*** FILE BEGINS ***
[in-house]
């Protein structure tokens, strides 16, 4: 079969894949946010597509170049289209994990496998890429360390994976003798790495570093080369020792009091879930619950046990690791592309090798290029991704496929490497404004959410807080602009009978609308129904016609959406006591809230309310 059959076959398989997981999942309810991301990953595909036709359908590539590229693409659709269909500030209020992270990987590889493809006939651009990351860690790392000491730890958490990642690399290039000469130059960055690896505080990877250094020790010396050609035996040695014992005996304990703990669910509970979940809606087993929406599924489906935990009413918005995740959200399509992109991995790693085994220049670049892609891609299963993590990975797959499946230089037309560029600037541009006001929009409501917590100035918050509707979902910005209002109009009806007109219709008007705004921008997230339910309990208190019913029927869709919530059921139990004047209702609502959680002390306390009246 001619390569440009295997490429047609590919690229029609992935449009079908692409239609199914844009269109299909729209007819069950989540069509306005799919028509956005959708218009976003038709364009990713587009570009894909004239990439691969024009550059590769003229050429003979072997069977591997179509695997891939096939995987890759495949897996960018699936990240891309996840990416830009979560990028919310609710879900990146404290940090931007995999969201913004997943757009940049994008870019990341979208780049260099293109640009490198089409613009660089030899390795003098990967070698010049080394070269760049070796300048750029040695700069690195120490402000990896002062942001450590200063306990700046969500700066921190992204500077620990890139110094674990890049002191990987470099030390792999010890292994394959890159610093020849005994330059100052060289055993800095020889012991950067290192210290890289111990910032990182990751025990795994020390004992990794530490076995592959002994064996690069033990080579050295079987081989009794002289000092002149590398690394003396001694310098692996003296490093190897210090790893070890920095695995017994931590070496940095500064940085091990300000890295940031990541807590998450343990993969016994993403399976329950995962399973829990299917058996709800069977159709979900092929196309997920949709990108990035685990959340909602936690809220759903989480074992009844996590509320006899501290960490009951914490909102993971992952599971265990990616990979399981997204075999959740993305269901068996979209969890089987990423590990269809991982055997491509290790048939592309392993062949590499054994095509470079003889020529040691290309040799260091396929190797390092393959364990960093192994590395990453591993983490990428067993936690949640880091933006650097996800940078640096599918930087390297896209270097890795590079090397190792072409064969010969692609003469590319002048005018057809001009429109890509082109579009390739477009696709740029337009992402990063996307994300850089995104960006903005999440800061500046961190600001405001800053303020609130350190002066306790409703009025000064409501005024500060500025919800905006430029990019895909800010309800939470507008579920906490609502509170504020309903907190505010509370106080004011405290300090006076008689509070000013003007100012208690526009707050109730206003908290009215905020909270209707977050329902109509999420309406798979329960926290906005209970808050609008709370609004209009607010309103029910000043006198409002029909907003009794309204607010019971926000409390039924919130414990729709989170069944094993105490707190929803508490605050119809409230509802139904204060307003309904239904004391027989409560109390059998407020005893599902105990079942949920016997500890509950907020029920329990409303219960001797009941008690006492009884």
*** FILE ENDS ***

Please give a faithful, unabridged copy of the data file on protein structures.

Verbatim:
[in-house]
């Protein structure tokens, strides 16, 4: 079969894949946010597509170049289209994990496998890429360390994976003798790495570093080369020792009091879930619950046990690791592309090798290029991704496929490497404004959410807080602009009978609308129904016609959406006591809230309310 059959076959398989997981999942309810991301990953595909036709359908590539590229693409659709269909500030209020992270990987590889493809006939651009990351860690790392000491730890958490990642690399290039000469130059960055690896505080990877250094020790010396050609035996040695014992005996304990703990669910509970979940809606087993929406599924489906935990009413918005995740959200399509992109991995790693085994220049670049892609891609299963993590990975797959499946230089037309560029600037541009006001929009409501917590100035918050509707979902910005209002109009009806007109219709008007705004921008997230339910309990208190019913029927869709919530059921139990004047209702609502959680002390306390009246 001619390569440009295997490429047609590919690229029609992935449009079908692409239609199914844009269109299909729209007819069950989540069509306005799919028509956005959708218009976003038709364009990713587009570009894909004239990439691969024009550059590769003229050429003979072997069977591997179509695997891939096939995987890759495949897996960018699936990240891309996840990416830009979560990028919310609710879900990146404290940090931007995999969201913004997943757009940049994008870019990341979208780049260099293109640009490198089409613009660089030899390795003098990967070698010049080394070269760049070796300048750029040695700069690195120490402000990896002062942001450590200063306990700046969500700066921190992204500077620990890139110094674990890049002191990987470099030390792999010890292994394959890159610093020849005994330059100052060289055993800095020889012991950067290192210290890289111990910032990182990751025990795994020390004992990794530490076995592959002994064996690069033990080579050295079987081989009794002289000092002149590398690394003396001694310098692996003296490093190897210090790893070890920095695995017994931590070496940095500064940085091990300000890295940031990541807590998450343990993969016994993403399976329950995962399973829990299917058996709800069977159709979900092929196309997920949709990108990035685990959340909602936690809220759903989480074992009844996590509320006899501290960490009951914490909102993971992952599971265990990616990979399981997204075999959740993305269901068996979209969890089987990423590990269809991982055997491509290790048939592309392993062949590499054994095509470079003889020529040691290309040799260091396929190797390092393959364990960093192994590395990453591993983490990428067993936690949640880091933006650097996800940078640096599918930087390297896209270097890795590079090397190792072409064969010969692609003469590319002048005018057809001009429109890509082109579009390739477009696709740029337009992402990063996307994300850089995104960006903005999440800061500046961190600001405001800053303020609130350190002066306790409703009025000064409501005024500060500025919800905006430029990019895909800010309800939470507008579920906490609502509170504020309903907190505010509370106080004011405290300090006076008689509070000013003007100012208690526009707050109730206003908290009215905020909270209707977050329902109509999420309406798979329960926290906005209970808050609008709370609004209009607010309103029910000043006198409002029909907003009794309204607010019971926000409390039924919130414990729709989170069944094993105490707190929803508490605050119809409230509802139904204060307003309904239904004391027989409560109390059998407020005893599902105990079942949920016997500890509950907020029920329990409303219960001797009941008690006492009884």